Deposition by Streams Graded Bedding – Stream to Lake Deposit Sudden stream flow into a lake creates turbidity currents. Flooding events may also create a sudden increase in discharge from a stream into a lake. The increased discharge creates turbidity currents (a swirling mixture of various size sediments). Sediments will deposit at the lake bottom in graded beds. Graded bedding is the sorting of sediments by size. Larger sediments settle out first followed by smaller sediments. Larger sediments settle out by size from largest (bottom) to smallest (top). Series of graded beds can provide scientists with clues as to the number of flooding events that have occurred in the lake.
Deposition by Wind Sediments are deposited out of the wind as the wind velocity decreases. Most sediments deposited out of the wind are sand-sized or smaller. The wind can deposit small sediments over a large area. Sand is deposited in windy environments in the form of sand dunes. Wind direction Windward side of the dune = GENTLE SLOPE Leeward side of the dune = STEEP SLOPE
Deposition by Glaciers Sediments are deposited out of a glacier as the glacier moves across a landscape and/or as the glacier melts. Most sediments deposited out of glaciers are of assorted sizes and origins. Sediments deposited by glaciers are most usually angular, sub-rounded, polished and unsorted. Glacial deposits = Unsorted, angular, sub-rounded, polished Drumlin= A collection of unsorted sediments released by a glacier. The steep end of the drumlin points towards the direction the glacier came from.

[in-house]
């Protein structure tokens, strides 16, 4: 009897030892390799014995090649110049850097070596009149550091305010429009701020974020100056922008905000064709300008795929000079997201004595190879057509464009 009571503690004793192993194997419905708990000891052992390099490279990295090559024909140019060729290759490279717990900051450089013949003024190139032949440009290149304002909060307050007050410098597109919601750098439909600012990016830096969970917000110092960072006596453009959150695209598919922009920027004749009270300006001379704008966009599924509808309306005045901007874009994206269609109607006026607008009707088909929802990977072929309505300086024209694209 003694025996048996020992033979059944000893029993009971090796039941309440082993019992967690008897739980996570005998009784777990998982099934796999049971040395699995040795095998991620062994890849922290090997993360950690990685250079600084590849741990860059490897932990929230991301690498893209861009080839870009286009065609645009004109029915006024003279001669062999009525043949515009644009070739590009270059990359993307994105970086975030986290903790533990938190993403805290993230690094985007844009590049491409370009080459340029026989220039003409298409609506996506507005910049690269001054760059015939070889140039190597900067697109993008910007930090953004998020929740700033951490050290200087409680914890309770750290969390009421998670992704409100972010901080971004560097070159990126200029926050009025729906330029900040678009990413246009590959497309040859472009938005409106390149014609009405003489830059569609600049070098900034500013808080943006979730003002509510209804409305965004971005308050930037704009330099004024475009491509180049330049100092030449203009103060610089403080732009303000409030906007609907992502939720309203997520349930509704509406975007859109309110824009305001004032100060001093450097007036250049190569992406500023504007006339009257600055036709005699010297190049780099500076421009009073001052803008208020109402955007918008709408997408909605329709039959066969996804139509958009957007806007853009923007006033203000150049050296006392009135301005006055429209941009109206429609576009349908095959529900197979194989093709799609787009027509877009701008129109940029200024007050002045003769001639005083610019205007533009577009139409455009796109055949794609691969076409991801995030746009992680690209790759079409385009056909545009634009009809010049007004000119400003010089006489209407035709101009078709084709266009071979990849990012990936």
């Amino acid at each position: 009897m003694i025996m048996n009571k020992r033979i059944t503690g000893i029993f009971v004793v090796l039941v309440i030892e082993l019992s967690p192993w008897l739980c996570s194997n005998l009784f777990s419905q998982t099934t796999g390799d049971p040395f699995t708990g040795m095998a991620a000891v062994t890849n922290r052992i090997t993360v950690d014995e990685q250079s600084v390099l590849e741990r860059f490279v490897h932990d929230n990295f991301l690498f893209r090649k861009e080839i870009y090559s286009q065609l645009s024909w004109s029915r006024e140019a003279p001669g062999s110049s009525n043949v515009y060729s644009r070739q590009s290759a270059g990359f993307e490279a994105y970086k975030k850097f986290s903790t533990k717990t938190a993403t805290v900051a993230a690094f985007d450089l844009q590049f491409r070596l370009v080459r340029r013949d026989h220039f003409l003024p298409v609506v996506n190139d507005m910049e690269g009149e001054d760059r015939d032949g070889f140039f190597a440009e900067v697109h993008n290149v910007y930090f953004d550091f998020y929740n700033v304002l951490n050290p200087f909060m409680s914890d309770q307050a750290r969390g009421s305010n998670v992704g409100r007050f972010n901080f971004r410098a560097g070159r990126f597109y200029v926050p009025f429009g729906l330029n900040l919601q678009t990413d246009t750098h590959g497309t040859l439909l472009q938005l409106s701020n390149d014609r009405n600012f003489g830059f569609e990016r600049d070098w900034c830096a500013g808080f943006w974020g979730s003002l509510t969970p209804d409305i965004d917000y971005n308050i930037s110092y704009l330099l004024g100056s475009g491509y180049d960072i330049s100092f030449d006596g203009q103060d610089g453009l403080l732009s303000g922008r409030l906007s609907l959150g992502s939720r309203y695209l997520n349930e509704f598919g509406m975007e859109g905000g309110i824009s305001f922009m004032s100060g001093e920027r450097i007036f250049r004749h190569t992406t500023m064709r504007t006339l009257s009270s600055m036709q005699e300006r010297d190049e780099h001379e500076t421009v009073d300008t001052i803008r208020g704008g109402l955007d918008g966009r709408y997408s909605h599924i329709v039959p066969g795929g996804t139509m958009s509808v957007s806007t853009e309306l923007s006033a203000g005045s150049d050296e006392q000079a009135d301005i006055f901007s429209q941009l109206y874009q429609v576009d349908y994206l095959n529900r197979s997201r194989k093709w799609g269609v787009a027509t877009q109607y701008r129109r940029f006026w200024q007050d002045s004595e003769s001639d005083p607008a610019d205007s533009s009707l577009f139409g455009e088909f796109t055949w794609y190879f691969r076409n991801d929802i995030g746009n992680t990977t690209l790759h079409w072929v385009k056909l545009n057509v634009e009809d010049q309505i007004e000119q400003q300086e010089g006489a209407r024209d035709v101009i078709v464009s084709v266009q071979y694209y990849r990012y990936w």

Deposition by Glaciers As a glacier moves across a landscape it is continually depositing sediments. Assorted sediments that are deposited underneath a glacier as it moves becomes part of the ground moraine. The pile of sediments found in front of a glacier -- pushed by the glacier will become a terminal moraine. Ground moraines can be found throughout much of upstate New York. Terminal moraines make up the composition of Long Island. Ground Moraine (under glacier) Terminal Moraine
Long Island Moraines The last majorIce Age led to the advance and retreat of large continental glaciers the covered much of the northern US (between 60,000 to 40,000 yrs ago). The retreat and melt of the glacier created two terminal moraines that make up of the topography of Long Island.
Deposition by Tides The waves drag along the bottom of the sea as they approach the shoreline. This action will pull sediment from the sea floor. This sediment may then deposit along the shoreline in the form of a beach.
Deposition by Tides A projection from the shoreline into the ocean, such as a pier, groin or jetty can impact how sediments are deposited on a beach. As the current moves towards the groin, its velocity slows down causing sediments to deposit more rapidly. High deposition rates are found on the side of the groin facing the current. The opposite side of the groin encounters unusually high erosion rates because the sand is not there to protect the beach from the currents. Movement of longshore current
Deposition by Tides Barrier Islands Strong storms can cause heavy erosion to occur along a beach. Much of the sediment on a beach may be carried back out to sea during a strong storm. The extra sediment carried out to sea can deposit as a sandbar. If this sandbar rises above the sea, a layer of soil may develop along with vegetation and create a barrier island. Barrier islands help to protect coastlines from strong storm surges,